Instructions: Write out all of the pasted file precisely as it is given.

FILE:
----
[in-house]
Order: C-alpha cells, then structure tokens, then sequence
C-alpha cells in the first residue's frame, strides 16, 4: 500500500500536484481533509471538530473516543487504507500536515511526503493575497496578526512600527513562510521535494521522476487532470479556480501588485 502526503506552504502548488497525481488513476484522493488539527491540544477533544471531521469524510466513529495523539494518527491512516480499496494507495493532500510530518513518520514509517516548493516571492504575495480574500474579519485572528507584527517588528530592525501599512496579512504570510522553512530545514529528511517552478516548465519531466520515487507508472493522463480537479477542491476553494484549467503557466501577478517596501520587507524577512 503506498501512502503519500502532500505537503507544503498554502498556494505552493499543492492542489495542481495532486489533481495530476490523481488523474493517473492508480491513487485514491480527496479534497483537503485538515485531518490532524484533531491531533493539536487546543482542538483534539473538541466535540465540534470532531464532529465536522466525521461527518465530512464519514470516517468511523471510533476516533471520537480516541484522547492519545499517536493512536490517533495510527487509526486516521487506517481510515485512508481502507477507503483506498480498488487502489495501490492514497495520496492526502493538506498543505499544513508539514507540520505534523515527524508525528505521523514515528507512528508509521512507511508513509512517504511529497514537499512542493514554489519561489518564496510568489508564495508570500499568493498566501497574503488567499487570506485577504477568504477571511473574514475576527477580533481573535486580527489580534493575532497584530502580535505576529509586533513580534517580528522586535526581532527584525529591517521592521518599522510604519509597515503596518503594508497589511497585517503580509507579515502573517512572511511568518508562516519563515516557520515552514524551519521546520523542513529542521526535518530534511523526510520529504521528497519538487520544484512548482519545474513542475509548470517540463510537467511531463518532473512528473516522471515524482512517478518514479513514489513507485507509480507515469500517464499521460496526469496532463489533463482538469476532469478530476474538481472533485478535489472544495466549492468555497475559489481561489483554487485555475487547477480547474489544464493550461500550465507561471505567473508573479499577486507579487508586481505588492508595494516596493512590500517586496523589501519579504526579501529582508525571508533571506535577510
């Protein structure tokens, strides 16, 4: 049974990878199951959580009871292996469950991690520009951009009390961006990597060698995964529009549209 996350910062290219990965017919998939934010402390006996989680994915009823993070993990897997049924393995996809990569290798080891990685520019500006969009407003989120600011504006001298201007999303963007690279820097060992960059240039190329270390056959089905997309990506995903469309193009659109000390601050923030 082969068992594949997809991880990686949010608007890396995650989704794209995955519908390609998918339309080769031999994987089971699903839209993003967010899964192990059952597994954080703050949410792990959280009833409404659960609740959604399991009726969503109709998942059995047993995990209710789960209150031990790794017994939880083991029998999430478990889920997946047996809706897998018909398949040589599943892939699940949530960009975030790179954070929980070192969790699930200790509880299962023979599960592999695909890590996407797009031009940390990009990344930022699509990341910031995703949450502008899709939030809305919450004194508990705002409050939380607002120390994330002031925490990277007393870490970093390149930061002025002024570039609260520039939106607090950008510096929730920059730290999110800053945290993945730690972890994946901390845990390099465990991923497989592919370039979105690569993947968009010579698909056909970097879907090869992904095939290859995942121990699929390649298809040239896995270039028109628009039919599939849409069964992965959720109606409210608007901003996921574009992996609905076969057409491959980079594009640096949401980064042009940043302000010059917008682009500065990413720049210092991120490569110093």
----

[in-house]
Order: C-alpha cells, then structure tokens, then sequence
C-alpha cells in the first residue's frame, strides 16, 4: 500500500500536484481533509471538530473516543487504507500536515511526503493575497496578526512600527513562510521535494521522476487532470479556480501588485 502526503506552504502548488497525481488513476484522493488539527491540544477533544471531521469524510466513529495523539494518527491512516480499496494507495493532500510530518513518520514509517516548493516571492504575495480574500474579519485572528507584527517588528530592525501599512496579512504570510522553512530545514529528511517552478516548465519531466520515487507508472493522463480537479477542491476553494484549467503557466501577478517596501520587507524577512 503506498501512502503519500502532500505537503507544503498554502498556494505552493499543492492542489495542481495532486489533481495530476490523481488523474493517473492508480491513487485514491480527496479534497483537503485538515485531518490532524484533531491531533493539536487546543482542538483534539473538541466535540465540534470532531464532529465536522466525521461527518465530512464519514470516517468511523471510533476516533471520537480516541484522547492519545499517536493512536490517533495510527487509526486516521487506517481510515485512508481502507477507503483506498480498488487502489495501490492514497495520496492526502493538506498543505499544513508539514507540520505534523515527524508525528505521523514515528507512528508509521512507511508513509512517504511529497514537499512542493514554489519561489518564496510568489508564495508570500499568493498566501497574503488567499487570506485577504477568504477571511473574514475576527477580533481573535486580527489580534493575532497584530502580535505576529509586533513580534517580528522586535526581532527584525529591517521592521518599522510604519509597515503596518503594508497589511497585517503580509507579515502573517512572511511568518508562516519563515516557520515552514524551519521546520523542513529542521526535518530534511523526510520529504521528497519538487520544484512548482519545474513542475509548470517540463510537467511531463518532473512528473516522471515524482512517478518514479513514489513507485507509480507515469500517464499521460496526469496532463489533463482538469476532469478530476474538481472533485478535489472544495466549492468555497475559489481561489483554487485555475487547477480547474489544464493550461500550465507561471505567473508573479499577486507579487508586481505588492508595494516596493512590500517586496523589501519579504526579501529582508525571508533571506535577510
């Protein structure tokens, strides 16, 4: 049974990878199951959580009871292996469950991690520009951009009390961006990597060698995964529009549209 996350910062290219990965017919998939934010402390006996989680994915009823993070993990897997049924393995996809990569290798080891990685520019500006969009407003989120600011504006001298201007999303963007690279820097060992960059240039190329270390056959089905997309990506995903469309193009659109000390601050923030 082969068992594949997809991880990686949010608007890396995650989704794209995955519908390609998918339309080769031999994987089971699903839209993003967010899964192990059952597994954080703050949410792990959280009833409404659960609740959604399991009726969503109709998942059995047993995990209710789960209150031990790794017994939880083991029998999430478990889920997946047996809706897998018909398949040589599943892939699940949530960009975030790179954070929980070192969790699930200790509880299962023979599960592999695909890590996407797009031009940390990009990344930022699509990341910031995703949450502008899709939030809305919450004194508990705002409050939380607002120390994330002031925490990277007393870490970093390149930061002025002024570039609260520039939106607090950008510096929730920059730290999110800053945290993945730690972890994946901390845990390099465990991923497989592919370039979105690569993947968009010579698909056909970097879907090869992904095939290859995942121990699929390649298809040239896995270039028109628009039919599939849409069964992965959720109606409210608007901003996921574009992996609905076969057409491959980079594009640096949401980064042009940043302000010059917008682009500065990413720049210092991120490569110093």